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Risk-takers and referendums: what happens when voters are better-informed?

Morisi, Davide (2017) Risk-takers and referendums: what happens when voters are better-informed? Democratic Audit UK (24 Feb 2017). Website.

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Abstract

Voting for change in a referendum is the riskier option. People who voted for Brexit were more likely to be risk-takers. But when people have more information at their disposal, are they more or less likely to stick with the status quo? Davide Morisi found that when voters were making up their minds about how to vote in the 2014 Scottish independence referendum, the better-informed were more likely to choose Yes. But in a similar study conducted in the run-up to the EU referendum, more information made natural risk-takers slightly less inclined to vote Leave. Depending on their natural inclinations, voters can react very differently to the same arguments.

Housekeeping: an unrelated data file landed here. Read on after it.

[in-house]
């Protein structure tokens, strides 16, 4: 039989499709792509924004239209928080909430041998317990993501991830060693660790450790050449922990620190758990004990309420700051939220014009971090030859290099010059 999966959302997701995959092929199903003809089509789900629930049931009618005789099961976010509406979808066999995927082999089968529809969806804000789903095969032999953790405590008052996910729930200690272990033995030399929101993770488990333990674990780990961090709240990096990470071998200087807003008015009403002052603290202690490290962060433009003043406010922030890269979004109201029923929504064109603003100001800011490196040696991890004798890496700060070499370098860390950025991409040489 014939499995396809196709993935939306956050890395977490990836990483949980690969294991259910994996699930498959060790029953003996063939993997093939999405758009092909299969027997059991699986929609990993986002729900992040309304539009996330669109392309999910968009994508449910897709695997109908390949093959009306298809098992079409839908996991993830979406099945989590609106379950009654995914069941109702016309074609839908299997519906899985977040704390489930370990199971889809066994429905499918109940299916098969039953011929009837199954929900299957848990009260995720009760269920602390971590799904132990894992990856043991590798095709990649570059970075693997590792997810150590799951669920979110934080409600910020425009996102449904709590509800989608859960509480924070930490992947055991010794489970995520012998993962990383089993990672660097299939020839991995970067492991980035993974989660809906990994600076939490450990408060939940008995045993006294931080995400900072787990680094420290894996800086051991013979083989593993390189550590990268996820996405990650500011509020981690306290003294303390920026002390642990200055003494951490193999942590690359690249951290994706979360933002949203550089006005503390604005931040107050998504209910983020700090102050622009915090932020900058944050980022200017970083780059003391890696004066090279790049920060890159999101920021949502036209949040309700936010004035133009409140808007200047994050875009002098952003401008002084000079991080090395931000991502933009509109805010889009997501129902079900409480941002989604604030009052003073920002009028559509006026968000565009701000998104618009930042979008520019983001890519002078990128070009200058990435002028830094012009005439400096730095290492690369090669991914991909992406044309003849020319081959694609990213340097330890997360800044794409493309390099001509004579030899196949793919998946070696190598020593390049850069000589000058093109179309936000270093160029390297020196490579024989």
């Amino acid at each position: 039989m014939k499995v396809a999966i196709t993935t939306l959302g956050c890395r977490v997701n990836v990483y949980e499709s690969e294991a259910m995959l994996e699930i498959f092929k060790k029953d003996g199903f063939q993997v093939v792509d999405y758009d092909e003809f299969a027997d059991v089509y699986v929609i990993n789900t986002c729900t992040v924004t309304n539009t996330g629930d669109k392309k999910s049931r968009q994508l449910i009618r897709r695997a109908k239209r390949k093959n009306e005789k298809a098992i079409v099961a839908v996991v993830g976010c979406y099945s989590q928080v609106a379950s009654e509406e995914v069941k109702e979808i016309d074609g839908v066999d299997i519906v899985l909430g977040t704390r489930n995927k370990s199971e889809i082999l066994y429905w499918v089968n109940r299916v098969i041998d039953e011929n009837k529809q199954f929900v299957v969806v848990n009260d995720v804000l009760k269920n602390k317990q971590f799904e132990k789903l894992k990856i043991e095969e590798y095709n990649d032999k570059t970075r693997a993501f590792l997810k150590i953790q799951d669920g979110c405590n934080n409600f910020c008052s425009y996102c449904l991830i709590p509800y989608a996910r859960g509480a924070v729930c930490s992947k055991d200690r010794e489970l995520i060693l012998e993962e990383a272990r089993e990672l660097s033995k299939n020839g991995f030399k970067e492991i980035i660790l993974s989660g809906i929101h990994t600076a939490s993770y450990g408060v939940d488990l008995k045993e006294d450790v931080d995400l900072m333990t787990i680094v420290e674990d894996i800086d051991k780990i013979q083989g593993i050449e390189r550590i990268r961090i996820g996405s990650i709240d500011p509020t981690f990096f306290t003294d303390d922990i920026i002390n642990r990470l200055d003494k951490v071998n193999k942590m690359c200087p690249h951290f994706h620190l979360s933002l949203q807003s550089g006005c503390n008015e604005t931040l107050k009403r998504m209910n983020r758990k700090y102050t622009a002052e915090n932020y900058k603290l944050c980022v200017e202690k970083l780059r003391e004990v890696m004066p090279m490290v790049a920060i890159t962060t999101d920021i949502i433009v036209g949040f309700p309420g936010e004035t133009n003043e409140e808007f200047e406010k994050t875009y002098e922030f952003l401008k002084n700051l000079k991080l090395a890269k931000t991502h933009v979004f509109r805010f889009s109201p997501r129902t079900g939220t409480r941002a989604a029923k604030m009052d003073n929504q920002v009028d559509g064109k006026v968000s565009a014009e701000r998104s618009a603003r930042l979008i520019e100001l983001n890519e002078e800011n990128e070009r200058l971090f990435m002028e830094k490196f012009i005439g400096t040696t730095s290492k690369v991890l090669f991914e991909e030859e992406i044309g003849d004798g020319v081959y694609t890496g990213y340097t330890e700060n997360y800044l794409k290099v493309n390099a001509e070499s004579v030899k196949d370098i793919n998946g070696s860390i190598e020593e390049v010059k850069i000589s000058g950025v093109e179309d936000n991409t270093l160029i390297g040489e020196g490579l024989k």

Item Type: Online resource (Website)
Official URL: http://www.democraticaudit.com
Additional Information: © 2017 The Author(s); Online
Divisions: LSE
Subjects: J Political Science > JC Political theory
J Political Science > JN Political institutions (Europe)
J Political Science > JN Political institutions (Europe) > JN101 Great Britain
J Political Science > JN Political institutions (Europe) > JN1187 Scotland
Sets: Collections > Democratic Audit Blog
Date Deposited: 08 Jun 2017 07:49
Last Modified: 31 Jan 2019 06:20
URI: http://eprints.lse.ac.uk/id/eprint/80461

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